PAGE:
The abyssal plains are the accumulation of eons of marine snow ¡V particles, some living and some not, falling through kilometers of water and settling at the bottom of the oceans. The silt is wider than any other habitat on the planet ¡V 5 km deep in places ¡V giving depth of silt the same scale as the ocean above. The abyssal plain contains 100,000 known species, mostly small crustaceans and various worms. The nutrition of the plain, its sheer volume, and its unchanging character over millions of years account for its incredible diversity and abundance.
The darkness, depth, pressure, and size of the abyssal plain make continuous or even frequent observations in this realm extremely difficult, hiding how fast things are changing, which will keep much of the life this area unknowable. Experts question whether even an intensive and expensive sampling program could describe the projected millions of new species in this currently inaccessible realm.
The Central Waters - light and dark zones
The oceans' central waters fill the vast bowl formed by the hidden boundaries. Sunlight penetrates and fuels photosynthesis of food within the top 200 meters or so, enriching these waters that cover 70% of the planet and feeding tens of thousands of species. A marine snow from the light zone falls into the dark zone between the light and abyssal plain, feeding still more species.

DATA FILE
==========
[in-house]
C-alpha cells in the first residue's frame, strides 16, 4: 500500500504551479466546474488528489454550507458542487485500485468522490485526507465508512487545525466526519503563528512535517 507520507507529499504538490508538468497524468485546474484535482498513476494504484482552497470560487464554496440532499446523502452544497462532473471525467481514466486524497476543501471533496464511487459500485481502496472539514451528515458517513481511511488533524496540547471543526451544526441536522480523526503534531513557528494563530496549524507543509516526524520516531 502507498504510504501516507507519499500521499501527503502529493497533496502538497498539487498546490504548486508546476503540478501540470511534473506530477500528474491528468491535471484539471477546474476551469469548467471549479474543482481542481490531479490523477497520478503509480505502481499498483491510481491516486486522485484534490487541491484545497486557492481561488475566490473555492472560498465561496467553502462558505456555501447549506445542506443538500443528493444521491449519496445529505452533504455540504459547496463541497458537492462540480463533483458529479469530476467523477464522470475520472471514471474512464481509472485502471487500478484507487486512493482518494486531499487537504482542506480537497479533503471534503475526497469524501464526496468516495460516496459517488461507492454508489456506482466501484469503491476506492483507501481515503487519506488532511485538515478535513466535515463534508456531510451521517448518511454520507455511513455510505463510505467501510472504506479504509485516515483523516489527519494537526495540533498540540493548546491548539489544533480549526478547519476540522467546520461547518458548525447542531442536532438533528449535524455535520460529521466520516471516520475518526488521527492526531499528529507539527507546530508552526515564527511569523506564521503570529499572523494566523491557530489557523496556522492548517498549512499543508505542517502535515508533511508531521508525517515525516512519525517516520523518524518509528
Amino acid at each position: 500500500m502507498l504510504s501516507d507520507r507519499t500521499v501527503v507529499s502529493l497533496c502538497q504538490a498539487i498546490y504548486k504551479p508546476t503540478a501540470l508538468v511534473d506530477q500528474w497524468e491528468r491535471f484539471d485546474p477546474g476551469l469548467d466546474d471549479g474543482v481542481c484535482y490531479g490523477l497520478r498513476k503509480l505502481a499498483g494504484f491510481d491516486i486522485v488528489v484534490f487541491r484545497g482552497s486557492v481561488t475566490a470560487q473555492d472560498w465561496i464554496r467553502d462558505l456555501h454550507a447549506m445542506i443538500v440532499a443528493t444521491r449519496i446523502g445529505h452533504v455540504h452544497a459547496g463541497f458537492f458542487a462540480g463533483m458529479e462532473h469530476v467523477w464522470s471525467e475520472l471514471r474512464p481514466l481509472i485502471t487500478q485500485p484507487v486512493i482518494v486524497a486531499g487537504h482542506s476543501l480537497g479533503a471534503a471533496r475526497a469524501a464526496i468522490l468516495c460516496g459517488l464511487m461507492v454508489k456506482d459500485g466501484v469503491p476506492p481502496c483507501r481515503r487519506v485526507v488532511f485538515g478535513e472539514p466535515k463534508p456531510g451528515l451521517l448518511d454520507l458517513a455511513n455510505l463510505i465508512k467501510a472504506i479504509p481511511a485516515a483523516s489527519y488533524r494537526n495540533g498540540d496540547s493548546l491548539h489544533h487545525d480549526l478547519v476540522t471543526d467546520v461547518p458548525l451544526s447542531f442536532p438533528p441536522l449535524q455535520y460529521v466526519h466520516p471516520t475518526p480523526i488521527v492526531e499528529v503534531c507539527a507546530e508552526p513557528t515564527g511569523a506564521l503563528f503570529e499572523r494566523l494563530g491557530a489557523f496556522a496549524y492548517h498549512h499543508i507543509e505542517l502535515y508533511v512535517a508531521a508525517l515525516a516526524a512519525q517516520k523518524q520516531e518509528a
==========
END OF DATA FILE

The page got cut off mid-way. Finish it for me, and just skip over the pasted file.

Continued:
The 50,000 species of plankton in the light zone are mostly single cell organisms like many algae and protozoa or krill, miniature relatives of shrimps. Plankton capable of photosynthesis, the phytoplankton, is the grass in the oceanic pasture, converting CO2 gas into 300 billion tons of food for tiny animals like krill that in turn feed the larger animals up the food chain. This is equal to all the food on land made through photosynthesis.
Satellites looking at light reflected from the ocean provide reasonable indications of the location, abundance, and even some kinds of phytoplankton present across most of the ocean surface, revealing oceanic hotspots, the equivalent of lush meadows on land.
Some 20,000 swimming species of inhabit the light zone, including the oceans¡ largest mammal (Blue Whales) and largest fish (Whale Sharks). Questions in the light zone are more about distribution and abundance than about the species themselves. The uncertain movement of organisms in the light zone and the scarcity of scientists to monitor them render some knowledge beyond current reach. For example, whales cruising at 20 km/h could circle the globe several times in a year. The lush pastures of phytoplankton sometimes move thousands of kilometers in a year.